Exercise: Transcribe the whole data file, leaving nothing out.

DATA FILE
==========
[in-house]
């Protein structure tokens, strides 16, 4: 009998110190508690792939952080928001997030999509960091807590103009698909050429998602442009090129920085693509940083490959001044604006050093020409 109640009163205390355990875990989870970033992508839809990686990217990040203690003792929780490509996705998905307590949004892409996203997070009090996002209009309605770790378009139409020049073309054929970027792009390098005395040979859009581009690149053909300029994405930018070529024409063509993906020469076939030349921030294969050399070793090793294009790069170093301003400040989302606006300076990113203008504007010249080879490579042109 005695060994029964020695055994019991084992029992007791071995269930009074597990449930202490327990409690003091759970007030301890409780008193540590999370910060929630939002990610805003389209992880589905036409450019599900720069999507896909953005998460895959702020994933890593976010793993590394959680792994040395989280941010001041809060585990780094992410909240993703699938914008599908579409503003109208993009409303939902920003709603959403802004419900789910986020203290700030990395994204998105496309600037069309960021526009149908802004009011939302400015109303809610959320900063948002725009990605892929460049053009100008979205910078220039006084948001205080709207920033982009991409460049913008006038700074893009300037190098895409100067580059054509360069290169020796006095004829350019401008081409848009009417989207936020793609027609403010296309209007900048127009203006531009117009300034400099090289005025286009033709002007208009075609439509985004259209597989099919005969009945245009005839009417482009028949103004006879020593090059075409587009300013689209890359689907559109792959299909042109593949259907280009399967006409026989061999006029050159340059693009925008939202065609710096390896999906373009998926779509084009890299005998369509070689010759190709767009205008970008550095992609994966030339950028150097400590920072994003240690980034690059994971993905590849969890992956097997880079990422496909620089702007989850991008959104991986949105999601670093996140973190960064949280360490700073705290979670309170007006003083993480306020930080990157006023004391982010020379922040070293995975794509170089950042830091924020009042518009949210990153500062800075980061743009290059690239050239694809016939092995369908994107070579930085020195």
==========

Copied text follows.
[in-house]
């Protein structure tokens, strides 16, 4: 009998110190508690792939952080928001997030999509960091807590103009698909050429998602442009090129920085693509940083490959001044604006050093020409 109640009163205390355990875990989870970033992508839809990686990217990040203690003792929780490509996705998905307590949004892409996203997070009090996002209009309605770790378009139409020049073309054929970027792009390098005395040979859009581009690149053909300029994405930018070529024409063509993906020469076939030349921030294969050399070793090793294009790069170093301003400040989302606006300076990113203008504007010249080879490579042109 005695060994029964020695055994019991084992029992007791071995269930009074597990449930202490327990409690003091759970007030301890409780008193540590999370910060929630939002990610805003389209992880589905036409450019599900720069999507896909953005998460895959702020994933890593976010793993590394959680792994040395989280941010001041809060585990780094992410909240993703699938914008599908579409503003109208993009409303939902920003709603959403802004419900789910986020203290700030990395994204998105496309600037069309960021526009149908802004009011939302400015109303809610959320900063948002725009990605892929460049053009100008979205910078220039006084948001205080709207920033982009991409460049913008006038700074893009300037190098895409100067580059054509360069290169020796006095004829350019401008081409848009009417989207936020793609027609403010296309209007900048127009203006531009117009300034400099090289005025286009033709002007208009075609439509985004259209597989099919005969009945245009005839009417482009028949103004006879020593090059075409587009300013689209890359689907559109792959299909042109593949259907280009399967006409026989061999006029050159340059693009925008939202065609710096390896999906373009998926779509084009890299005998369509070689010759190709767009205008970008550095992609994966030339950028150097400590920072994003240690980034690059994971993905590849969890992956097997880079990422496909620089702007989850991008959104991986949105999601670093996140973190960064949280360490700073705290979670309170007006003083993480306020930080990157006023004391982010020379922040070293995975794509170089950042830091924020009042518009949210990153500062800075980061743009290059690239050239694809016939092995369908994107070579930085020195």